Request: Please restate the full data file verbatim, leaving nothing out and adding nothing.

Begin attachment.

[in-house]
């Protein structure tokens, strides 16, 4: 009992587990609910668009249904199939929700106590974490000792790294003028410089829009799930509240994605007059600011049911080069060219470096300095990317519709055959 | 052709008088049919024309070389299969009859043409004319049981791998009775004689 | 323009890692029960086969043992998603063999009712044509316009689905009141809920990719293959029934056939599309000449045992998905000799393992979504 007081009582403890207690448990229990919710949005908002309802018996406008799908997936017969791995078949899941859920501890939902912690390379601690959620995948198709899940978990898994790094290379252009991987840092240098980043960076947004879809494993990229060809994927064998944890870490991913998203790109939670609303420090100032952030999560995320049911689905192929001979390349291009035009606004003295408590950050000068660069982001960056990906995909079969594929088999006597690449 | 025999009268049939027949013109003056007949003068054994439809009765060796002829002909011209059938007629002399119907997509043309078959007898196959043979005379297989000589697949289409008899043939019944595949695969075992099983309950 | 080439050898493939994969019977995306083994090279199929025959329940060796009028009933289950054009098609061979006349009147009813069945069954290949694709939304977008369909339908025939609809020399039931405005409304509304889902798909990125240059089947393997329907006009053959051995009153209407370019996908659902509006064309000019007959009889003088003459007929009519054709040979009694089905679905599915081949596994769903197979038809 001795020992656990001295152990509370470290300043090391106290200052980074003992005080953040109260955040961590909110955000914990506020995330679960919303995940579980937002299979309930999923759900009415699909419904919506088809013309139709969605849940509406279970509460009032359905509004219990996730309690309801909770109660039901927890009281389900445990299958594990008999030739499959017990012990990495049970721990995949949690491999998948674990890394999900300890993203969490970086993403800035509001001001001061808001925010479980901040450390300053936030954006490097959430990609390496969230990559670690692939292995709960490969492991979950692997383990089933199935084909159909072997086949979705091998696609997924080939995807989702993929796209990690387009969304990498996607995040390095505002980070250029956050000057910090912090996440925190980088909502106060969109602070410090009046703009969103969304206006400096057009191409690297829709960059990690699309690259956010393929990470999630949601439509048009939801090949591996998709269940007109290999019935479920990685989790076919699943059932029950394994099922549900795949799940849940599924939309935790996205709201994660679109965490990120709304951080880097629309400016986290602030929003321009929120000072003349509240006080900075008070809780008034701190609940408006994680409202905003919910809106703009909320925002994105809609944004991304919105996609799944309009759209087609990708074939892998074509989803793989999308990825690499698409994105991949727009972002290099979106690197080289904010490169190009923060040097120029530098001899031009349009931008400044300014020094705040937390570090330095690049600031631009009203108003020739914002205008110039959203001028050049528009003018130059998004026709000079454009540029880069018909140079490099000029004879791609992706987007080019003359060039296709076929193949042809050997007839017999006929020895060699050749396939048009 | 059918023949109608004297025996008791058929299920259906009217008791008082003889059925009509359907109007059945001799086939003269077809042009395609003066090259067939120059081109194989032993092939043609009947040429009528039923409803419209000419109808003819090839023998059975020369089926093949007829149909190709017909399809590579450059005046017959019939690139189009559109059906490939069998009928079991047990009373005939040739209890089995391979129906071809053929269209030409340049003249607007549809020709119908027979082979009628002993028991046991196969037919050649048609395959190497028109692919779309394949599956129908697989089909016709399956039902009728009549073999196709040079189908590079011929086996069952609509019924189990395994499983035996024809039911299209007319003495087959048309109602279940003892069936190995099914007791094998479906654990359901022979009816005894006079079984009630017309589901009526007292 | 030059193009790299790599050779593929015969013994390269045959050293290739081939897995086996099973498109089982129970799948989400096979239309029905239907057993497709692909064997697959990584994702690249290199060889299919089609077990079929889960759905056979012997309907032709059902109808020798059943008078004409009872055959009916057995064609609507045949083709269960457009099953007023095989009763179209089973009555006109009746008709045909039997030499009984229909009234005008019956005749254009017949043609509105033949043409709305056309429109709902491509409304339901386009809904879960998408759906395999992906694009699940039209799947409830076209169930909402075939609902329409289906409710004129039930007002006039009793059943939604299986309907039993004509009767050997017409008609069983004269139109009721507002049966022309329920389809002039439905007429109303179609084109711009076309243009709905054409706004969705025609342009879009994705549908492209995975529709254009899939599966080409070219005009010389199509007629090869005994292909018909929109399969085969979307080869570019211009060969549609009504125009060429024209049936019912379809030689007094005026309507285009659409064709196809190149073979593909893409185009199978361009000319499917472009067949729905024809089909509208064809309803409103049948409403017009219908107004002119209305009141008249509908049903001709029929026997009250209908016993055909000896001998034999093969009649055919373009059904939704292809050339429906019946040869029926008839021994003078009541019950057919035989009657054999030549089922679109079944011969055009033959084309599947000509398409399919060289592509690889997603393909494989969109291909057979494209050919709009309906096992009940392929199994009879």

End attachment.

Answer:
[in-house]
């Protein structure tokens, strides 16, 4: 009992587990609910668009249904199939929700106590974490000792790294003028410089829009799930509240994605007059600011049911080069060219470096300095990317519709055959 | 052709008088049919024309070389299969009859043409004319049981791998009775004689 | 323009890692029960086969043992998603063999009712044509316009689905009141809920990719293959029934056939599309000449045992998905000799393992979504 007081009582403890207690448990229990919710949005908002309802018996406008799908997936017969791995078949899941859920501890939902912690390379601690959620995948198709899940978990898994790094290379252009991987840092240098980043960076947004879809494993990229060809994927064998944890870490991913998203790109939670609303420090100032952030999560995320049911689905192929001979390349291009035009606004003295408590950050000068660069982001960056990906995909079969594929088999006597690449 | 025999009268049939027949013109003056007949003068054994439809009765060796002829002909011209059938007629002399119907997509043309078959007898196959043979005379297989000589697949289409008899043939019944595949695969075992099983309950 | 080439050898493939994969019977995306083994090279199929025959329940060796009028009933289950054009098609061979006349009147009813069945069954290949694709939304977008369909339908025939609809020399039931405005409304509304889902798909990125240059089947393997329907006009053959051995009153209407370019996908659902509006064309000019007959009889003088003459007929009519054709040979009694089905679905599915081949596994769903197979038809 001795020992656990001295152990509370470290300043090391106290200052980074003992005080953040109260955040961590909110955000914990506020995330679960919303995940579980937002299979309930999923759900009415699909419904919506088809013309139709969605849940509406279970509460009032359905509004219990996730309690309801909770109660039901927890009281389900445990299958594990008999030739499959017990012990990495049970721990995949949690491999998948674990890394999900300890993203969490970086993403800035509001001001001061808001925010479980901040450390300053936030954006490097959430990609390496969230990559670690692939292995709960490969492991979950692997383990089933199935084909159909072997086949979705091998696609997924080939995807989702993929796209990690387009969304990498996607995040390095505002980070250029956050000057910090912090996440925190980088909502106060969109602070410090009046703009969103969304206006400096057009191409690297829709960059990690699309690259956010393929990470999630949601439509048009939801090949591996998709269940007109290999019935479920990685989790076919699943059932029950394994099922549900795949799940849940599924939309935790996205709201994660679109965490990120709304951080880097629309400016986290602030929003321009929120000072003349509240006080900075008070809780008034701190609940408006994680409202905003919910809106703009909320925002994105809609944004991304919105996609799944309009759209087609990708074939892998074509989803793989999308990825690499698409994105991949727009972002290099979106690197080289904010490169190009923060040097120029530098001899031009349009931008400044300014020094705040937390570090330095690049600031631009009203108003020739914002205008110039959203001028050049528009003018130059998004026709000079454009540029880069018909140079490099000029004879791609992706987007080019003359060039296709076929193949042809050997007839017999006929020895060699050749396939048009 | 059918023949109608004297025996008791058929299920259906009217008791008082003889059925009509359907109007059945001799086939003269077809042009395609003066090259067939120059081109194989032993092939043609009947040429009528039923409803419209000419109808003819090839023998059975020369089926093949007829149909190709017909399809590579450059005046017959019939690139189009559109059906490939069998009928079991047990009373005939040739209890089995391979129906071809053929269209030409340049003249607007549809020709119908027979082979009628002993028991046991196969037919050649048609395959190497028109692919779309394949599956129908697989089909016709399956039902009728009549073999196709040079189908590079011929086996069952609509019924189990395994499983035996024809039911299209007319003495087959048309109602279940003892069936190995099914007791094998479906654990359901022979009816005894006079079984009630017309589901009526007292 | 030059193009790299790599050779593929015969013994390269045959050293290739081939897995086996099973498109089982129970799948989400096979239309029905239907057993497709692909064997697959990584994702690249290199060889299919089609077990079929889960759905056979012997309907032709059902109808020798059943008078004409009872055959009916057995064609609507045949083709269960457009099953007023095989009763179209089973009555006109009746008709045909039997030499009984229909009234005008019956005749254009017949043609509105033949043409709305056309429109709902491509409304339901386009809904879960998408759906395999992906694009699940039209799947409830076209169930909402075939609902329409289906409710004129039930007002006039009793059943939604299986309907039993004509009767050997017409008609069983004269139109009721507002049966022309329920389809002039439905007429109303179609084109711009076309243009709905054409706004969705025609342009879009994705549908492209995975529709254009899939599966080409070219005009010389199509007629090869005994292909018909929109399969085969979307080869570019211009060969549609009504125009060429024209049936019912379809030689007094005026309507285009659409064709196809190149073979593909893409185009199978361009000319499917472009067949729905024809089909509208064809309803409103049948409403017009219908107004002119209305009141008249509908049903001709029929026997009250209908016993055909000896001998034999093969009649055919373009059904939704292809050339429906019946040869029926008839021994003078009541019950057919035989009657054999030549089922679109079944011969055009033959084309599947000509398409399919060289592509690889997603393909494989969109291909057979494209050919709009309906096992009940392929199994009879």